Steps to Having a Great Loving Chow Chow



Step 1:
Play with your puppy. Include handling his paws and grooming him with a grooming brush every day so he’ll be used to being handled the way that you, your vet or a groomer might have to handle him. This way, he’ll learn not to feel threatened when being handled.
Step 2:
Show your puppy affection often, especially while he is still young. Pet, hold and talk to him without spoiling or doting on him. Chow Chows can be afraid of strangers, so encourage others to show your puppy affection to teach him that it is all right for other people to approach the both of you and to handle him.
Step 3:
Socialize your Chow Chow. Encourage interaction with other people and other dogs, both friends and strangers, so that he will learn to feel at ease around people outside of his familiar family environment. Take him on road trips to the vet and pet store, and use his collar and leash when taking him for walks around the neighborhood, the park, the local dog park and anywhere dogs are allowed.
Step 4:
Present yourself the way you want your Chow Chow to present himself. He will be able to pick up on your feelings, including nervousness and anxiety. If you remain calm and collected, he’ll pick up on that, too, trusting that you have the situation under control and that he can remain at ease.
Step 5:
Keep a schedule. Make sure your Chow Chow gets interaction and socialization time every day.
Step 6:
Remain consistent with praise and discipline. Praise can include verbal cues and physical affection; you don’t have to stuff him full of treats. Don’t praise negative behavior, whether it’s obvious (like chewing on your shoes) or not so obvious (like acting nervous or afraid in unfamiliar situations). Praising a nervous puppy, even by verbally soothing or petting him, could just encourage him to continue acting nervous in unfamiliar situations.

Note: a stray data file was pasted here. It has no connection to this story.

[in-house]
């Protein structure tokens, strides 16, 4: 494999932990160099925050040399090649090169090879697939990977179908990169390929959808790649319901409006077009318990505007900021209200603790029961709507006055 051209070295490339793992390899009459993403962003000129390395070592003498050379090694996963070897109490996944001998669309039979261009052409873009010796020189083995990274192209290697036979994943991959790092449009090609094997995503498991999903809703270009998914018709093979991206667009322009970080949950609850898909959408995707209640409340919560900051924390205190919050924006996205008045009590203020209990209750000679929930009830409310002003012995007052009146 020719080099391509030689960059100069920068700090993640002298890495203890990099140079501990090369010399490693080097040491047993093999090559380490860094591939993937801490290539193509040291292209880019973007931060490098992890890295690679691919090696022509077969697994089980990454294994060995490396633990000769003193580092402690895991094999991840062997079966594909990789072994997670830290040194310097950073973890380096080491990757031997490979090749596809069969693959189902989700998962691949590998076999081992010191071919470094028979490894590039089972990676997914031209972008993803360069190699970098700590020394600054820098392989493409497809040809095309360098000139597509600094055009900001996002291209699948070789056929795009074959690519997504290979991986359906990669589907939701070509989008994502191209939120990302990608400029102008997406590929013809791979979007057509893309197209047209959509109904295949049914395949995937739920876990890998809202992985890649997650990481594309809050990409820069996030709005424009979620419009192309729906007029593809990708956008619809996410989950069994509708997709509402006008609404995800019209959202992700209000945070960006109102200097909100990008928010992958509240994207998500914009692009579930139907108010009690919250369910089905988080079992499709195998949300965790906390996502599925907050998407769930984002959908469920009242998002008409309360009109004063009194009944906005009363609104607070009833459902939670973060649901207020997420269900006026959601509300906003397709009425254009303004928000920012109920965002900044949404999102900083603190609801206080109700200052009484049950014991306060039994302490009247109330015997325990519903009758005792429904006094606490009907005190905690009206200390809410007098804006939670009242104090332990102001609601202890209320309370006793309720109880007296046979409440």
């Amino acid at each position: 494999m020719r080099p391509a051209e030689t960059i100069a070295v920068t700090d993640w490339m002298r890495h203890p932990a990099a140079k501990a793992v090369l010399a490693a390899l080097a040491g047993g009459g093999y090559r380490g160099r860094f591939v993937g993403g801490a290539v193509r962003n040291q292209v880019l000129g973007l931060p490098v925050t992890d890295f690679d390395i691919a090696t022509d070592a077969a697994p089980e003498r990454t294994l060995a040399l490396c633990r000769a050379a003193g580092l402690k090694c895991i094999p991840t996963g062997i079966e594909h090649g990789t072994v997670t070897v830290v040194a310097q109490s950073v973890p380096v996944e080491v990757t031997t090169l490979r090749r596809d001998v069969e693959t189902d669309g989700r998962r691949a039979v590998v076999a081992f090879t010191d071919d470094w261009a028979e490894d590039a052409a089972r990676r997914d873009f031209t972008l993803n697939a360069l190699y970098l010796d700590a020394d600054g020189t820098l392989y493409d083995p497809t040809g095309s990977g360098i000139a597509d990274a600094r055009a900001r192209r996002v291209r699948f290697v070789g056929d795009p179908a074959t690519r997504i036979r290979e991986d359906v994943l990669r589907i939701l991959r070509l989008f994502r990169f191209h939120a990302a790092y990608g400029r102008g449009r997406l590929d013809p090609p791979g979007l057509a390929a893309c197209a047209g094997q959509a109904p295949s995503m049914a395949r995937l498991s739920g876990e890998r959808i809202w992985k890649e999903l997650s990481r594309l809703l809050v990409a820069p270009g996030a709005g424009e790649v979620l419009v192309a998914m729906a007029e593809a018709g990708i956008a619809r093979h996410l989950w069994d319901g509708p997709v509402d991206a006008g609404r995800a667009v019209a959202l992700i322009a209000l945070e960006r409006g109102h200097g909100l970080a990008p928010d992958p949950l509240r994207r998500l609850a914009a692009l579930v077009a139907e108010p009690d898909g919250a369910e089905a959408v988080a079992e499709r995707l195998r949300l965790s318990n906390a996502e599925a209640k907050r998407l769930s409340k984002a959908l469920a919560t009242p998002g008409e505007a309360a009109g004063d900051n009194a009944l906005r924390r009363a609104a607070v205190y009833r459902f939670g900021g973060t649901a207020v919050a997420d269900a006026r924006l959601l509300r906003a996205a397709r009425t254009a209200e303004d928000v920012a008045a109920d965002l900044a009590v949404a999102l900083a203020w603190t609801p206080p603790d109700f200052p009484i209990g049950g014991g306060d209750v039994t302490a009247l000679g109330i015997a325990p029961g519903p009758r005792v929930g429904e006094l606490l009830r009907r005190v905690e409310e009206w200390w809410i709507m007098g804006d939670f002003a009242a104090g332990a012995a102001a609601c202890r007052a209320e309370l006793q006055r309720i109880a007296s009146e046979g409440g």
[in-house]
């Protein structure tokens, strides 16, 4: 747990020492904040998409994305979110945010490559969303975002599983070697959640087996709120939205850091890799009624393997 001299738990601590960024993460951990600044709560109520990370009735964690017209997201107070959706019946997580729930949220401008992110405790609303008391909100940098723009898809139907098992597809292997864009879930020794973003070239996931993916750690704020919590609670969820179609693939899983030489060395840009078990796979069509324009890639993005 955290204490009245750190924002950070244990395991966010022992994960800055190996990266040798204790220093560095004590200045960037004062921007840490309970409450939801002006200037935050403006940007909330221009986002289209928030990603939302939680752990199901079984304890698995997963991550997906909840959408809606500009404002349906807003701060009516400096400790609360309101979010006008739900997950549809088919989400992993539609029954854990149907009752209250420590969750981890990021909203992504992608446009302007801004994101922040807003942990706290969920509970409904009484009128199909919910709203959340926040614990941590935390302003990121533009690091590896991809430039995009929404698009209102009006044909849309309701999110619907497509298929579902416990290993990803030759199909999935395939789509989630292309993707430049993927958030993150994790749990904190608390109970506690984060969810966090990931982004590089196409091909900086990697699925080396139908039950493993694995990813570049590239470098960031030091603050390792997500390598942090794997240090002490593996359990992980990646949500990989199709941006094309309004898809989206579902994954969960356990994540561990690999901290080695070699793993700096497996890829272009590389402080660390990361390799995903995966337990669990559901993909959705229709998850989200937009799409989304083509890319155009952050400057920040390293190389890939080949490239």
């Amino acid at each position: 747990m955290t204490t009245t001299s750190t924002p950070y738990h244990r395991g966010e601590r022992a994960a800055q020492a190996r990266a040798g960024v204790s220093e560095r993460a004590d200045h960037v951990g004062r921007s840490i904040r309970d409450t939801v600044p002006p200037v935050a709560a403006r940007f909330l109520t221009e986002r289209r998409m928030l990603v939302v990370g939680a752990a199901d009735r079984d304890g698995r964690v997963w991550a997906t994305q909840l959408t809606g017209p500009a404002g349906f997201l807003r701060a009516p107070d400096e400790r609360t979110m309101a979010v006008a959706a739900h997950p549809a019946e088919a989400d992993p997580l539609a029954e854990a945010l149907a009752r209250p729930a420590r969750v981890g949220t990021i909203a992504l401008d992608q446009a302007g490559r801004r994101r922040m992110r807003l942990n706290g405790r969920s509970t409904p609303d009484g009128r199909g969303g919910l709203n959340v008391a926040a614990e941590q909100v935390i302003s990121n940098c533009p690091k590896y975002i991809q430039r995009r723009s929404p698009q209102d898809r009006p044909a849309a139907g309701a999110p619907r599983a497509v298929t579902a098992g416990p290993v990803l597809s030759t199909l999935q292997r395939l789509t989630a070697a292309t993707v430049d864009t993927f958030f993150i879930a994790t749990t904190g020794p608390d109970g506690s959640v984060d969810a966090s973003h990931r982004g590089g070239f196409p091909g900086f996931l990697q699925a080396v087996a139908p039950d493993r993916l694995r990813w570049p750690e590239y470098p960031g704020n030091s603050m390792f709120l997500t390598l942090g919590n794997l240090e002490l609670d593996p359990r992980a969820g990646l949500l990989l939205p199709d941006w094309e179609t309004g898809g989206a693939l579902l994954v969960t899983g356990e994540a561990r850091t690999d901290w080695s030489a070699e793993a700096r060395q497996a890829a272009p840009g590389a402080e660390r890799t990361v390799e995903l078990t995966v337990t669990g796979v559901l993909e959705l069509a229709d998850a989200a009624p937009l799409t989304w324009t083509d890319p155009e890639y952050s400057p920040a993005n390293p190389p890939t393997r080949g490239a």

Tips & Warnings

* Chow Chows need moderate amounts of exercise and should get it daily. Burning away physical energy can also burn nervous energy and can help him focus mentally, especially if you exercise him before training routines. Walking him to the dog park or around the block is a good way to exercise him before socialization training.Chow Chows are known for their soldierly postures. If they march right up to another dog, they may seem intimidating; allow the dogs to get close and sniff each other, essentially meeting and “shaking hands.”
* Never discipline a puppy with physical force such as a strike or a kick. This could irreparably ruin his trust in you. Control him by earning his respect, as a fearful dog can retaliate or turn to bad behaviors out of stress.Chow Chows have a bad reputation for being temperamental and aggressive. Respect others’ space if they seem afraid of your Chow Chow, and keep working with your puppy so he can be one of the Chow Chows to break his breed’s bad reputation.


Chow Training Should Start at a Very Young Age

Like other dog breeds especially those with dominant and strong personality, Chow training should start at a very young age. Chow training at this point in time usually involves thorough socialization with the mother and other puppies in the litter. This is beneficial in developing social relationships as well as getting them used to common sights and sounds. It is also during this Chow training that a puppy learns about biting and how to control it.